Monkey Business Images/Shutterstock, gpointstudio/shutterstockWork and sex aren’t typically promoted as being mutually beneficial, but new research is suggesting that combining the two, in a sense, could be the key to achieving strong work-life balance.
In a study published this month in the Journal of Management, researchers Christopher Barnes and Trevor Watkins of the University of Washington and David Wagner of the University of Oregon analyzed the work and sex habits of married employees and found that those who prioritized sex at home unintentionally gave themselves an advantage at work the following day. They were more likely to delve deeper into their tasks and even rejoice in their work environment.
“We make jokes about people having a ‘spring in their step,’ but it turns out this is actually a real thing and we should pay attention to it,” says Keith Leavitt, an associate professor in OSU’s College of Business, and an expert in organizational behavior and management. “Maintaining a healthy relationship that includes a healthy sex life will help employees stay happy and engaged in their work, which benefits the employees and the organizations they work for.”
For their findings, the researchers followed 159 married employees over the course of two weeks, asking them to complete two short surveys each day. The results revealed that those who had sex the night before reported a boost in mood that prompted an increase in job morale and productiveness. However, it was also found that those who brought work-related stress home had negatively impacted sex lives.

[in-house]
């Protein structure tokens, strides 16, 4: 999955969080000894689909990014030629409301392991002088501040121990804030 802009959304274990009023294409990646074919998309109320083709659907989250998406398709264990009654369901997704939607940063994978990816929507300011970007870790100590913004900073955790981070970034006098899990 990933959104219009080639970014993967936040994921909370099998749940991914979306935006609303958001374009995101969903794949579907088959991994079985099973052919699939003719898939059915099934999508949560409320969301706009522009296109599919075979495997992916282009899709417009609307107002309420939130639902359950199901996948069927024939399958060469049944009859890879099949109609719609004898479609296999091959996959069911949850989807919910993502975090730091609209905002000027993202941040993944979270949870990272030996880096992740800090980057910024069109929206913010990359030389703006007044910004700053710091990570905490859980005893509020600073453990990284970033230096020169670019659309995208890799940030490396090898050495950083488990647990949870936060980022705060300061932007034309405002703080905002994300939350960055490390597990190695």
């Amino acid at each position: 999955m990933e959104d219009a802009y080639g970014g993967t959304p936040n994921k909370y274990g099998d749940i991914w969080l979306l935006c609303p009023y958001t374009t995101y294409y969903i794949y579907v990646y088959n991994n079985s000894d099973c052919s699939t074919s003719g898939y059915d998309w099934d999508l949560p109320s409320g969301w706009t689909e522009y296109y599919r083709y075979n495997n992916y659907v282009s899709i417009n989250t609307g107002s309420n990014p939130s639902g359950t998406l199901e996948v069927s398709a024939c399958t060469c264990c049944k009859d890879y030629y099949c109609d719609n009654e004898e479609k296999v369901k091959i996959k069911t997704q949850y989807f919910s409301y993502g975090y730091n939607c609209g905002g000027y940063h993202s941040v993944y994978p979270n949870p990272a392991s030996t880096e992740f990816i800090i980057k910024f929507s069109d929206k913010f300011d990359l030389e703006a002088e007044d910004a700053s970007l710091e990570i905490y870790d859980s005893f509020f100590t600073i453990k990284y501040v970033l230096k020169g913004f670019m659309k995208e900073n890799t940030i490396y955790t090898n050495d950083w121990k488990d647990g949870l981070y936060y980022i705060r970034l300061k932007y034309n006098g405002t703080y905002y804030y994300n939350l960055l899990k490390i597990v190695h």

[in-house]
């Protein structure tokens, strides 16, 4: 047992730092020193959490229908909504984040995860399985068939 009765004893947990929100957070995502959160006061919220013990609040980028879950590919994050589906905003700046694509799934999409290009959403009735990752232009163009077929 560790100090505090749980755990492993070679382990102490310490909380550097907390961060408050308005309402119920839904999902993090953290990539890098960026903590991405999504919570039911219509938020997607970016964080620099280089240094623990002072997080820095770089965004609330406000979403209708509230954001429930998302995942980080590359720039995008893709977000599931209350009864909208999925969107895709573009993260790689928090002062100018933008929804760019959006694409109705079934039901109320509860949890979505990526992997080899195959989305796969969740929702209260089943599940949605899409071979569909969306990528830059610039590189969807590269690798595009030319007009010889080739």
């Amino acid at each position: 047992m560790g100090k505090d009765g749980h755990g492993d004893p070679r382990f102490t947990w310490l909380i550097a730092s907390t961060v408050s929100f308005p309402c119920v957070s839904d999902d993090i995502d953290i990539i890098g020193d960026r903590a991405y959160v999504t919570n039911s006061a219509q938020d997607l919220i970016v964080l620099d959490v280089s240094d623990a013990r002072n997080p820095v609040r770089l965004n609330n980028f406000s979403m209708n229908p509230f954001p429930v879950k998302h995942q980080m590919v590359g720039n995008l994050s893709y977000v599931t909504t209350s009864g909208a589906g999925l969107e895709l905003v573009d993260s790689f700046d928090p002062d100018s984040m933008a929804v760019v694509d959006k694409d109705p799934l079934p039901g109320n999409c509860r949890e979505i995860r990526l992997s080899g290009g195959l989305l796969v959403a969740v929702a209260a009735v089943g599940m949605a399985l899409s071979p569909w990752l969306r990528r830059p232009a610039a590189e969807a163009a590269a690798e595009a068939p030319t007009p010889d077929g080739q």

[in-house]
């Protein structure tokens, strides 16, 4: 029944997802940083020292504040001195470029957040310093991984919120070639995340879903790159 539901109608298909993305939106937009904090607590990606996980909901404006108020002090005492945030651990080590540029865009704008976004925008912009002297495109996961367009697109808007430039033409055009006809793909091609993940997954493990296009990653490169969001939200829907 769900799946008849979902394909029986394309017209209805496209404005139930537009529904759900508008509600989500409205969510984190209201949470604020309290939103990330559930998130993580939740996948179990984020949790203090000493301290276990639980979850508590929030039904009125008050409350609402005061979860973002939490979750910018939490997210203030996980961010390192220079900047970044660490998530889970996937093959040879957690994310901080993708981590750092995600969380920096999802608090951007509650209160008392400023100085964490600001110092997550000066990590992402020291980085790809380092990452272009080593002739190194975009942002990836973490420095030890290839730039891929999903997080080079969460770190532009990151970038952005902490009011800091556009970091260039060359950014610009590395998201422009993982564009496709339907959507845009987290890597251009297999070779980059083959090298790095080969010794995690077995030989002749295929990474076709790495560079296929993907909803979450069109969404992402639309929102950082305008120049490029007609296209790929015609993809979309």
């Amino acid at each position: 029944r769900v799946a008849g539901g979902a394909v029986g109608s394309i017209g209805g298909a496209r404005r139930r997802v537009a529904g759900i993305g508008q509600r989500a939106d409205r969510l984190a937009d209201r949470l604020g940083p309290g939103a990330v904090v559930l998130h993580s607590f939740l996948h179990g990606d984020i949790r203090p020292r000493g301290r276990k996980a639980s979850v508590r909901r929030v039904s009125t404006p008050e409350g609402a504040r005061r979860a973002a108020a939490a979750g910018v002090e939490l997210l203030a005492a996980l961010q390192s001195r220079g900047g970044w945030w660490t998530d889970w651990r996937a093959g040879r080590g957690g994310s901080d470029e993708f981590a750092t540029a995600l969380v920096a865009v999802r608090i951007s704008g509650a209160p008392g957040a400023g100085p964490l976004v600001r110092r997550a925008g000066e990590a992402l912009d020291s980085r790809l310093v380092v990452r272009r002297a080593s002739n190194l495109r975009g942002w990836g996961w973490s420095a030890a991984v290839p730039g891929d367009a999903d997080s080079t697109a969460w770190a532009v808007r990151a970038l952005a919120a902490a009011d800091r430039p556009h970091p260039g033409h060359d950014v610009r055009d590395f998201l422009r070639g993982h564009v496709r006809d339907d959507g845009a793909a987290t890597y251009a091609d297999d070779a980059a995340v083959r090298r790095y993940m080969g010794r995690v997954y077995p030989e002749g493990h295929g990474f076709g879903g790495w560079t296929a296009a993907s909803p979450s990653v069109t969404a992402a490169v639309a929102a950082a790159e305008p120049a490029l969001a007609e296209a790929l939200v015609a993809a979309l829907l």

Sex serves as a natural mood booster because the act itself promotes the release of the feel-good hormone dopamine, which helps control the brain’s reward and pleasure centers, as well as oxytocin, which is widely referred to as the love hormone, and is linked to social bonding and attachment. Such hormone releases stay in effect for at least 24 hours, according to the study. And when taking into consideration marital satisfaction and sleep quality, which both alter daily mood, the researchers found that the effect is just as prevalent in men as it is in women.
“This is a reminder that sex has social, emotional, and physiological benefits, and it’s important to make it a priority,” Leavitt said. “Just make time for it.”
Though the Human Resources department won’t likely promote sex as a key to work-life balance, they can simply encourage employees to leave work at the office. “Making a more intentional effort to maintain a healthy sex life should be considered an issue of human sustainability, and as a result, a potential career advantage,” Leavitt said.